Nigerian Email Scammers Go Postal

What happens when the ubiquity of Nigerian email scams gets to the point when even trusting myopic grannies start wildly flipping the double deuce at the screen when they see yet another “URGENT ASSISTANCE FROM MR. KOBE UBUNTU” email in their inbox? They bring it down a notch on the luddite ladder:

Jeff’s full email and another pic after the jump.

http://consumermediallc.files.wordpress.com/2006/06/optsnailmail2-thumb.jpg?w=522&h=391

Maybe this is old news for you hip folks at the consumerist, and its not really a consumer-getting-the-shaft story, but on Friday at work I received (as my brother aptly named it) the ‘Nigerian snail-mail scam’. In short, I received by postal mail an all-caps form-letter from a BANGA IDRIS who is an Angolan refugee in S. Africa who needs some help getting millions of dollars out of an african bank. Its like an old-school twist on spam e-mail.

I assume he (or she?) found my office address at the university on my professional web-site.

Have attached a couple of pictures taken with my camera phone… its hard to see, but the stamps are S. African.

What the hell? It’s news to us. This doesn’t make a lick of sense: email’s cheap, postage isn’t. You can send out a million emails for pennies; on the other hand, the number of letters you’d have to send out to make this scam work would soak up any proft you’d make off of the lone sucker. What’s next? Singing candygram?

Anyone have any ideas? Or is this just the stupidest Nigerian scammer ever?

Comments

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  1. Doug Nelson says:

    This just went from inbox annoyance to a federal offense. Report it to your local postmaster.

  2. Jesse in Japan says:

    Maybe they heard about that university professor who gave several million dollars to Nigerians.

  3. Melsky says:

    Maybe the scammers got a lot of free stamps somehow.

    This scam was done before email too. A guy at my highschool got conned by a guy who said he was from South Africa and had inherited a lot of money that he couldn’t take back due to aparthied because he was black and they would confiscate it. He wanted to give my friend the money to give to a charity but my friend had to prove that he already had money by going to a bank and withdrawing a bunch of it as a good faith gesture and then they would put the money together. When my friend got home with his bag o’cash it was carefully cut up newspaper the size of dollar bills.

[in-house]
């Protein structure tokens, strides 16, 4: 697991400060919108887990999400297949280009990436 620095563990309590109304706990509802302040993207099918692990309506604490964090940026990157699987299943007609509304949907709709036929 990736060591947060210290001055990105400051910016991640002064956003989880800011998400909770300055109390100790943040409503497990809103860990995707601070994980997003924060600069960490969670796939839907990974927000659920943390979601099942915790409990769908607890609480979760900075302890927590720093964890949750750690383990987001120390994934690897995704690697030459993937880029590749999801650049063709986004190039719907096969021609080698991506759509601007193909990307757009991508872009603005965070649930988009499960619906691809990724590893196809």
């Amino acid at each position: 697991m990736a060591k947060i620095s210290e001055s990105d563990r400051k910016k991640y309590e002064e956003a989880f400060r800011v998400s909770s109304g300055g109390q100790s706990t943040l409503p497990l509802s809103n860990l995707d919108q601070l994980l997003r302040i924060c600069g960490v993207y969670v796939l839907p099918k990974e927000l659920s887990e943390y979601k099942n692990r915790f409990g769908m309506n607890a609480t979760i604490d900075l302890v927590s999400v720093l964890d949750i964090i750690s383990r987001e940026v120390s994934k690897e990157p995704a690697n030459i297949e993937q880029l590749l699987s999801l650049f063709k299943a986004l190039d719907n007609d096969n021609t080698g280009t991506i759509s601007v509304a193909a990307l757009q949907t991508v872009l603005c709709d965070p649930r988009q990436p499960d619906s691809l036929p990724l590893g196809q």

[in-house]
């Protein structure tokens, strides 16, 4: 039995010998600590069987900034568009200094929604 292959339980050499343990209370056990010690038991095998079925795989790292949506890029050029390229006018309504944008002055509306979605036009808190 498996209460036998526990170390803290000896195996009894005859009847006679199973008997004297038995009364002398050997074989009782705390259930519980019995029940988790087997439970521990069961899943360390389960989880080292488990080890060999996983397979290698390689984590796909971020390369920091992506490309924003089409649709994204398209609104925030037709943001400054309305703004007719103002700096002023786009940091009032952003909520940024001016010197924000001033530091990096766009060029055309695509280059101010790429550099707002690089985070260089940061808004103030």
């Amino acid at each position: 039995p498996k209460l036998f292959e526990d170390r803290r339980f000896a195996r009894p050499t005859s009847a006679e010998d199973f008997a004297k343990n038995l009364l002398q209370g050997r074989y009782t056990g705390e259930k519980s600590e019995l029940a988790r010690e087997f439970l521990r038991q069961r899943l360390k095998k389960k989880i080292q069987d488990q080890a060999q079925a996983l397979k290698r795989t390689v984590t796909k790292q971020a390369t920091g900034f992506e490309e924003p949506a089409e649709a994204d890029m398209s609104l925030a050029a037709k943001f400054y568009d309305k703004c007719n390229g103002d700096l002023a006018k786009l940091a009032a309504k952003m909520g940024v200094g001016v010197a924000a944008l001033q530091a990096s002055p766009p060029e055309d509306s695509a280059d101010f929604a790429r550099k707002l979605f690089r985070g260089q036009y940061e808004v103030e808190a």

4. Ben Popken says:

    mactbone writes:

    “I remember when I started getting the Nigerian e-mails I said something to my familyand they told me that this scam was going around by snail-mail in the 70s or 80s. So, apparently somebody didn’t get the message that everyone’s using e-mail now or they’ve decided to go back to their roots.”

  5. CorporationsAreAwesome says:

    I see it going something like this:

    “You sir, just committed a federal offense. After we’re done with you, you will never scam another person ever again.”

    “Big deal, I live in South Africa.”

  6. Das Ubergeek says:

    Or like this:

    Postmaster: “You have committed mail fraud, a federal offence in the U.S.”
    Spammer: “…”
    Postmaster: “You could go to jail for this, or be banned from the U.S. for ten years.”
    Spammer: “…”
    Postmaster: “And we’ll get right on it as soon as we find you.”
    Spammer: “…”

    It’s not like e-mail where you have convenient headers to help you and you can shut down one particular IP block if needed; you’re not shutting down a post office in South Africa, and good luck convincing the South Africans to participate in a sting to catch the guy doing the mailing.

  7. Ben Popken says:

    Michael writes:

    “I remember well getting an air-mailed Nigerian scam letter at my office in the early 1990s. “

  8. dalton says:

    They also used to do it via fax.

    The amazing thing is that these scammers make so much money, because people are so damn greedy, that they can afford to use snail mail. I hear that some of these guys pull in millions per year.

  9. Mauvaise says:

    I worked for a property managment company in the early 90’s and I remember getting this type of scam letter in the mail as well. Complete with stamps from the suppposed country of origin. I think we reported it to the post office, but obviously nothing was done about it. Even back then it just reeked of “scam”. I’ve got to wonder about the people that actually fall for it. Especially now.

  10. Smoking Pope says:

    They switched to snail mail after the dixie cup with string scam fared so poorly.